The damage from Hurricane Irma may have been less than feared, but the New York Times won’t give up using it as a cynical prod to enact costly legislation and regulation in the name of fighting “climate change” while portraying Republicans as stubborn fools for standing in the way and who will hopefully get swamped by a surging floodtide of public opinion (a prediction the media keeps making, in vain).
Alexander Burns reported in Friday’s New York Times, “As Severe Storms Shift Climate Debate, G.O.P. Leaders Remain Unbent." The text box: "Movement among moderates and lawmakers in areas vulnerable to floods.” The slanted story was accompanied by a picture of a sad sailboat parked by the road in Georgia after being picked up by floodwaters. Burns gets ahead of the science, especially when he claims "Despite consensus among scientists, not everyone is convinced that terrifying weather means climate change is an urgent threat":
For years, climate change activists have faced a wrenching dilemma: how to persuade people to care about a grave but seemingly far-off problem and win their support for policies that might pinch them immediately in utility bills and at the pump.
But that calculus may be changing at a time when climatic chaos feels like a daily event rather than an airy abstraction, and storms powered by warming ocean waters wreak havoc on the mainland United States. Americans have spent weeks riveted by television footage of wrecked neighborhoods, displaced families, flattened Caribbean islands and submerged cities from Houston to Jacksonville.
“The conversation is shifting,” said Senator Brian Schatz, Democrat of Hawaii. “Because even if you don’t believe liberals, even if you don’t believe scientists, you can believe your own eyes.”
Despite consensus among scientists, not everyone is convinced that terrifying weather means climate change is an urgent threat. There is virtually no prospect of large-scale federal action on the issue in the near future....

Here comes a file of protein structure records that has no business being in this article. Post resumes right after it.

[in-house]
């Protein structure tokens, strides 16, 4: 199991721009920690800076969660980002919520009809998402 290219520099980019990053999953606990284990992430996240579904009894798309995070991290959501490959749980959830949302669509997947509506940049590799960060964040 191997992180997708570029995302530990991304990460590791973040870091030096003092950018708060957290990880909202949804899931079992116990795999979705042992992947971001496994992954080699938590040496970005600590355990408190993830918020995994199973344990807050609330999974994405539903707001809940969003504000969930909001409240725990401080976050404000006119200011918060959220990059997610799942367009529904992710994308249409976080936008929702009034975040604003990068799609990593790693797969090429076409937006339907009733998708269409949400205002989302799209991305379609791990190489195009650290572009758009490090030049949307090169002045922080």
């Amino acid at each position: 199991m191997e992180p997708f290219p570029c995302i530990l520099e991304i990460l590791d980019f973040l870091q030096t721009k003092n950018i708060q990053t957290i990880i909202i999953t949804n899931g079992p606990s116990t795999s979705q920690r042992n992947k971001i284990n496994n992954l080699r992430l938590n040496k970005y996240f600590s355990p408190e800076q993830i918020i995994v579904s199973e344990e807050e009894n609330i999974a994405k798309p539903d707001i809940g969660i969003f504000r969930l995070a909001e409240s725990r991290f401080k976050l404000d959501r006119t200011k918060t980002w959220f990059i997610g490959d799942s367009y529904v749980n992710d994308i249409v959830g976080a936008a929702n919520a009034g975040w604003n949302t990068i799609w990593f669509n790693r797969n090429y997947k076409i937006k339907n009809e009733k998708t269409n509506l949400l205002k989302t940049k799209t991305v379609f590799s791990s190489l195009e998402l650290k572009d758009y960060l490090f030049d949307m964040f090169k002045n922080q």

But an array of political leaders -- including some members of Mr. Trump’s party, along with emboldened Democrats and environmental activists -- see the underlying dynamics of climate politics bending, as drastic weather events throw up practical challenges for red and blue states alike....
Most movement among Republicans has come from moderates and lawmakers from areas vulnerable to flooding, where seeming oblivious to extreme weather could be politically risky. There have been no notable cracks in Republican opposition to climate policy among party leaders, or even within the powerful Texas congressional delegation -- a group battered by Hurricane Harvey but fiercely protective of the state’s oil economy.
But in Florida, where Irma left more than a dozen dead and millions without electricity, a handful of Republicans have been more outspoken. The Republican mayor of Miami, Tomás Regalado, urged Mr. Trump last week to reconsider his climate policies. Several Florida lawmakers founded a bipartisan Climate Solutions Caucus in the House of Representatives, and the group’s Republican membership grew this year to two dozen.
The safe ground for Republicans, party strategists say, may be embracing proposals to mitigate certain effects of environmental change, while skirting debate about more drastic actions that experts see as essential.
Those would be the same “experts” that didn’t forecast the 16-year pause in global warming:
Still, the trend toward taking climate change seriously has been unmistakable, and pollsters say it may intensify after a season of superstorms. In a Gallup poll this year, 45 percent of Americans said they worried about global warming a “great deal,” a sharp increase from the share in 2016 and the highest ever recorded in the poll. About six in 10 said they believed the consequences of global warming are already being felt.
Geoff Garin, a Democratic pollster who has studied climate as a campaign issue, said that it was most relevant to voters as a “reference point” to judge a candidate’s worldview, and that voters tended to see those who reject climate science as extremists. Mr. Garin said catastrophic weather could make certain hard-line views less acceptable.
Burns let powerful liberal environmental donor Tom Steyer (who makes a habit of this) plot revenge against dissenting Republicans.
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But some Democratic candidates and political donors hope to punish conservative politicians before then. In Florida, Senator Bill Nelson, a Democrat seeking re-election next year, quickly went on the offensive this week, accusing one potential Republican opponent, Gov. Rick Scott, of having ignored the mounting threat of climate change.
And advisers to Tom Steyer, a billionaire investor who has spent millions supporting Democrats, said his political committee might seek to link Republicans in Florida, Nevada and California to environmental catastrophes in those states, like the summer hurricanes and wildfires out west.
Mr. Steyer said in an interview that acknowledging the impact of devastating storms should not get Republicans off the hook for opposing efforts to address global warming over all....